By Starla Pointer • Staff Writer • 

Mayor's Ball marks 25 years

Marcus Larson / News-Register
Mayor Rick Olson and his wife, Candi, greet guests Kris and Jim Gullo at the Mayor s Charity Ball Saturday night.
Marcus Larson / News-Register
Mayor Rick Olson and his wife, Candi, greet guests Kris and Jim Gullo at the Mayor's Charity Ball Saturday night.

While proceeds have not yet been totaled, the 25th annual ball definitely added to the coffers of the Kids on the Block after-school enrichment program. Since it got its start as a KOB fundraiser in 1990, the event has raised more than $2.1 million for sessions for McMinnville School District students.

“I never dreamed we would be here in 2014,” said a very pleased Candy Gormley, who started the fundraiser with her husband, longtime mayor Ed Gormley, and ran it for many years.

The first Mayor’s Ball played on McMinnville and Yamhill County’s growing reputation as a center for grape growing and wine production. “In the Heart of Wine Country” drew 250 people and raised $9,316 for the fledgling after school program, a combined effort of the city, school district and business community.

Subsequent balls had imaginative themes such as “Hot Salsa Nights,” “Hollywood Style,” “Fame, Fortune and Flappers,” “Champagne Cruise” and Gormley’s favorites, “A Trip to Italy” and the more casual “Oil Baron’s Ball.” Tickets usually sold out, with attendance nudging 500 each time.

“Each year we wanted things to be bigger and better,” she said. “And it was the best times of our lives, getting together with family and friends and doing something for kids.”

Gormley and her husband were delighted to celebrate the silver anniversary as guests at the ball.

She gave kudos to the many people who have continued to plan and run the event. They are “truly carrying on what we envisioned,” she said, adding, “It’s so much fun.”

Everyone was in a festive mood. Dressed to the nines in black, white or a combination of the two, they entered the McMinnville Community Center through a cascade of bubbles. Then they popped open wine bottles, dined, danced and enjoyed the company of friends and neighbors until the early hours of Super Bowl Sunday.

Mayor Rick Olson and his wife, Candi, greeted guests at the door. They’ve been the ceremonial king and queen of the ball since Ed Gormley ended his 25-year tenure as mayor at the end of 2008.

“We were so fortunate we had Ed and Candy to dream this up,” Olson said. “This is one of the funnest things going.”

It’s also one of the most important, he said, since it supports Kids on the Block, which has an enrollment of about 600 children each semester. He called the after-school program crucial to the community.

“We have to get the kids early, give them positive reinforcement, a safe place to go, enrichment, social skills,” he said. “I really value KOB. It builds really good members of the community.”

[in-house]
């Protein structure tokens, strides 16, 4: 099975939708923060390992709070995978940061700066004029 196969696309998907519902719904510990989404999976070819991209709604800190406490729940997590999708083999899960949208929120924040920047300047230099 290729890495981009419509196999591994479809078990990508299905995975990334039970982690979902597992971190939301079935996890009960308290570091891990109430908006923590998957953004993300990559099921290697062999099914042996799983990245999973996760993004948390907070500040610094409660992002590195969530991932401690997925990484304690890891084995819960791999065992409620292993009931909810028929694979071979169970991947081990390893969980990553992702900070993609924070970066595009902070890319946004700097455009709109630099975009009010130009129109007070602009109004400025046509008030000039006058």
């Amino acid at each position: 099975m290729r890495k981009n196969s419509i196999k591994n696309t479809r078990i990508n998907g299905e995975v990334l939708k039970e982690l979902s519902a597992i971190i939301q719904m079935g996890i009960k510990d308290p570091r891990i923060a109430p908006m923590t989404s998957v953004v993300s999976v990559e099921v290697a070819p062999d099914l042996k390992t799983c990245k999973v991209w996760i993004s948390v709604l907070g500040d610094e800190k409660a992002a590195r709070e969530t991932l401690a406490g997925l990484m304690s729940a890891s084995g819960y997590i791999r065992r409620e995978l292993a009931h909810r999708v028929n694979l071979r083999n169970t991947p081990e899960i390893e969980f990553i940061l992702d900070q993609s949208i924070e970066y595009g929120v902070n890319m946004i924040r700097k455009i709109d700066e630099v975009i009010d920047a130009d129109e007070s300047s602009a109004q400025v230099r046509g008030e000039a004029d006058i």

Although he serves as a host of the ball, Olson said his own contribution is small. It’s really the volunteer crews who do everything from rounding up sponsors to decorating the community center.

“It takes everybody working together to make it happen,” he said.”I can’t think of a better cause than our kids.”

Many of the kids who spent time in KOB are now adults who attend the Mayor’s Ball or teens who help with it.

McMinnville High School students Riley McAnally and Kraig Cooper, both KOB alumni, donned top hats and tails to serve as doormen Saturday night. Both said they jumped at the chance to help out a program that benefited them.

“I loved KOB,” Riley said. “I got to go to KOB after school, I didn’t have to.”

Kraig looked forward to the after school program as well. “It was a great way to release energy,” he said.

As the young doormen worked the door, the Humlies performed music in the community center gym. Later, the more raucous 5 Guys Named Moe took over and guests filled the dance floor.

Upstairs, a combo from the Delphian School played as guests bid on silent auction items such as jewelry, trips to the coast or the Oregon Shakespeare Festival, activity packages such as a baking class at Red Fox Bakery, “Brewer for a Day” or a “Children’s Lazy Afternoon.”

Guests helped themselves to a buffet that featured adult mac & cheese as well as prime rib, Carlton Farms pork and seafood ragout. They stayed in the food room to place bids in a second silent auction that featured only wines and related items — single bottles, magnums, collections, flights.

At 9 o’clock, everyone paused for a short program about the ball and its cause.

Dave Hanson, retired Linfield College dean and former city council member, served as master of ceremonies. He introduced honored guests, including city and school officials, Congresswoman Suzanne Bonamici, D-Oregon, and state Sen. Brian Boquist, R-Dallas. And he noted that Dale Tomlinson, who first envisioned KOB, was in the audience as well.

Hanson and Jay Pearson, director of McMinnville Parks and Recreation, honored the Gormleys as well. The ball they started “supports our most valued asset ... KOB raises successful kids,” Pearson said.

He presented the Mayor’s Ball founder with a special gift of wine, including a bottle of Sokol Blosser pinot noir saved from the first event in 1990.

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